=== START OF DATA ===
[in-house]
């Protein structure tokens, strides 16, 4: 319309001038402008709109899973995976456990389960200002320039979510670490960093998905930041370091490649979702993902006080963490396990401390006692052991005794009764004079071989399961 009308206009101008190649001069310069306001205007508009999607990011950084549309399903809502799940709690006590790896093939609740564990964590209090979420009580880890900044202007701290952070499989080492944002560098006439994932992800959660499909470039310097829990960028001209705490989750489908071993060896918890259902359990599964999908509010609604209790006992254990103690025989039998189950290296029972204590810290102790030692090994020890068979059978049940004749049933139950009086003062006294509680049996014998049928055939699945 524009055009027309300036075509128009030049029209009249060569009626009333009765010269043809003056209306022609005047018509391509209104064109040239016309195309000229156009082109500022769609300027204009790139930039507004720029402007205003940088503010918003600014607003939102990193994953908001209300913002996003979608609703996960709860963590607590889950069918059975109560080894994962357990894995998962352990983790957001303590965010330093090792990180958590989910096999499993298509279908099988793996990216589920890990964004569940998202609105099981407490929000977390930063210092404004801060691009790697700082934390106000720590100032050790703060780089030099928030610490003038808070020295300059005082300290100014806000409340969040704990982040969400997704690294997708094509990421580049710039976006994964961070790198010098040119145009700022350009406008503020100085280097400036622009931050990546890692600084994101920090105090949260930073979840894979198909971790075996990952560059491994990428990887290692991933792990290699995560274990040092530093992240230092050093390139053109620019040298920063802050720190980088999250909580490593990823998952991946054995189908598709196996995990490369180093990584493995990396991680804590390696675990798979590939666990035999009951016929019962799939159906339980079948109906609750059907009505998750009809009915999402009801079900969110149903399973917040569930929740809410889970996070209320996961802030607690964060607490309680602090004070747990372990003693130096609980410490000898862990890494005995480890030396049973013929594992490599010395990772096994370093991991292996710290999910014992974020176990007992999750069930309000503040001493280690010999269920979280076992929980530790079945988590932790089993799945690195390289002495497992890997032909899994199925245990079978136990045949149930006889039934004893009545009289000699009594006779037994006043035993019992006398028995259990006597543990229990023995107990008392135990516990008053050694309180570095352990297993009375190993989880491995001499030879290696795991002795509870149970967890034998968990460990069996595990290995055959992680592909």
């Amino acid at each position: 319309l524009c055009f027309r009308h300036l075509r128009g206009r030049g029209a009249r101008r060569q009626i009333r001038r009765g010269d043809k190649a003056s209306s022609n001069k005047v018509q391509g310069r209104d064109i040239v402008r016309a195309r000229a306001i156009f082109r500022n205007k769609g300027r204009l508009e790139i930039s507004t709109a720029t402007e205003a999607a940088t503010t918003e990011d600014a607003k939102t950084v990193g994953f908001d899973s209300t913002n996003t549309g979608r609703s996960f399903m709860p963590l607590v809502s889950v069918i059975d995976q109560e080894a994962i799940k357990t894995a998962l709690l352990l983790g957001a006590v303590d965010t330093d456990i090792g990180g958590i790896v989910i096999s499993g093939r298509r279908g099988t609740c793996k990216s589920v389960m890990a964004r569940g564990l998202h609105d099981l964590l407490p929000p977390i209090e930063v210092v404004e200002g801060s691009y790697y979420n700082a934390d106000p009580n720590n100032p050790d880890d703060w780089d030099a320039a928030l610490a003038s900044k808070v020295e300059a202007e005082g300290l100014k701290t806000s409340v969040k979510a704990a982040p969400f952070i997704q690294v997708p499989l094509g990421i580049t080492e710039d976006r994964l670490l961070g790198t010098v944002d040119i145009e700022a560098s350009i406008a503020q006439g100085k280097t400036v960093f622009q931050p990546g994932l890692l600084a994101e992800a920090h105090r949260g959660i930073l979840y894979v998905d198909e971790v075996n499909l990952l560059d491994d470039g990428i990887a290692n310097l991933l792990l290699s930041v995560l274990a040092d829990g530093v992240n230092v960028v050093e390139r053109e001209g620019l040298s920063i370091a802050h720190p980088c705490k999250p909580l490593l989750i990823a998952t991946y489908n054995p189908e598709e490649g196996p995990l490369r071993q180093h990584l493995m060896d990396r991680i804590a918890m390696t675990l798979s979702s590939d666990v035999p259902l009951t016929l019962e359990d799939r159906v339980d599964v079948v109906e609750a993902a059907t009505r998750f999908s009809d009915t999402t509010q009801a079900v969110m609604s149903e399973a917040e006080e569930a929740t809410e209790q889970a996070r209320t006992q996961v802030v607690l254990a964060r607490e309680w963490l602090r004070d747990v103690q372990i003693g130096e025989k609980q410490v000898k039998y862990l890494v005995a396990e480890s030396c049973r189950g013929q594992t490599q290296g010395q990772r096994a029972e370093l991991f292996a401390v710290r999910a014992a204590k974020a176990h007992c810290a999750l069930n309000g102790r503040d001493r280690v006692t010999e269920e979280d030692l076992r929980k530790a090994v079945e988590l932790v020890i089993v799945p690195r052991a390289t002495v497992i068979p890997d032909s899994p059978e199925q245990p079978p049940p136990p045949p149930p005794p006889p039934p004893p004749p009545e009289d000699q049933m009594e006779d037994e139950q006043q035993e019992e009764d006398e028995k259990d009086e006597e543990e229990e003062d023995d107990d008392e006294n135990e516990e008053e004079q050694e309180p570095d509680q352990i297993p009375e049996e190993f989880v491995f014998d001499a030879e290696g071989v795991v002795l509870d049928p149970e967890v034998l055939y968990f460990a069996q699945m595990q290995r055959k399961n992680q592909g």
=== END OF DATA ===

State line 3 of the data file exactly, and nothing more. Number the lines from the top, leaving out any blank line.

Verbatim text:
């Amino acid at each position: 319309l524009c055009f027309r009308h300036l075509r128009g206009r030049g029209a009249r101008r060569q009626i009333r001038r009765g010269d043809k190649a003056s209306s022609n001069k005047v018509q391509g310069r209104d064109i040239v402008r016309a195309r000229a306001i156009f082109r500022n205007k769609g300027r204009l508009e790139i930039s507004t709109a720029t402007e205003a999607a940088t503010t918003e990011d600014a607003k939102t950084v990193g994953f908001d899973s209300t913002n996003t549309g979608r609703s996960f399903m709860p963590l607590v809502s889950v069918i059975d995976q109560e080894a994962i799940k357990t894995a998962l709690l352990l983790g957001a006590v303590d965010t330093d456990i090792g990180g958590i790896v989910i096999s499993g093939r298509r279908g099988t609740c793996k990216s589920v389960m890990a964004r569940g564990l998202h609105d099981l964590l407490p929000p977390i209090e930063v210092v404004e200002g801060s691009y790697y979420n700082a934390d106000p009580n720590n100032p050790d880890d703060w780089d030099a320039a928030l610490a003038s900044k808070v020295e300059a202007e005082g300290l100014k701290t806000s409340v969040k979510a704990a982040p969400f952070i997704q690294v997708p499989l094509g990421i580049t080492e710039d976006r994964l670490l961070g790198t010098v944002d040119i145009e700022a560098s350009i406008a503020q006439g100085k280097t400036v960093f622009q931050p990546g994932l890692l600084a994101e992800a920090h105090r949260g959660i930073l979840y894979v998905d198909e971790v075996n499909l990952l560059d491994d470039g990428i990887a290692n310097l991933l792990l290699s930041v995560l274990a040092d829990g530093v992240n230092v960028v050093e390139r053109e001209g620019l040298s920063i370091a802050h720190p980088c705490k999250p909580l490593l989750i990823a998952t991946y489908n054995p189908e598709e490649g196996p995990l490369r071993q180093h990584l493995m060896d990396r991680i804590a918890m390696t675990l798979s979702s590939d666990v035999p259902l009951t016929l019962e359990d799939r159906v339980d599964v079948v109906e609750a993902a059907t009505r998750f999908s009809d009915t999402t509010q009801a079900v969110m609604s149903e399973a917040e006080e569930a929740t809410e209790q889970a996070r209320t006992q996961v802030v607690l254990a964060r607490e309680w963490l602090r004070d747990v103690q372990i003693g130096e025989k609980q410490v000898k039998y862990l890494v005995a396990e480890s030396c049973r189950g013929q594992t490599q290296g010395q990772r096994a029972e370093l991991f292996a401390v710290r999910a014992a204590k974020a176990h007992c810290a999750l069930n309000g102790r503040d001493r280690v006692t010999e269920e979280d030692l076992r929980k530790a090994v079945e988590l932790v020890i089993v799945p690195r052991a390289t002495v497992i068979p890997d032909s899994p059978e199925q245990p079978p049940p136990p045949p149930p005794p006889p039934p004893p004749p009545e009289d000699q049933m009594e006779d037994e139950q006043q035993e019992e009764d006398e028995k259990d009086e006597e543990e229990e003062d023995d107990d008392e006294n135990e516990e008053e004079q050694e309180p570095d509680q352990i297993p009375e049996e190993f989880v491995f014998d001499a030879e290696g071989v795991v002795l509870d049928p149970e967890v034998l055939y968990f460990a069996q699945m595990q290995r055959k399961n992680q592909g």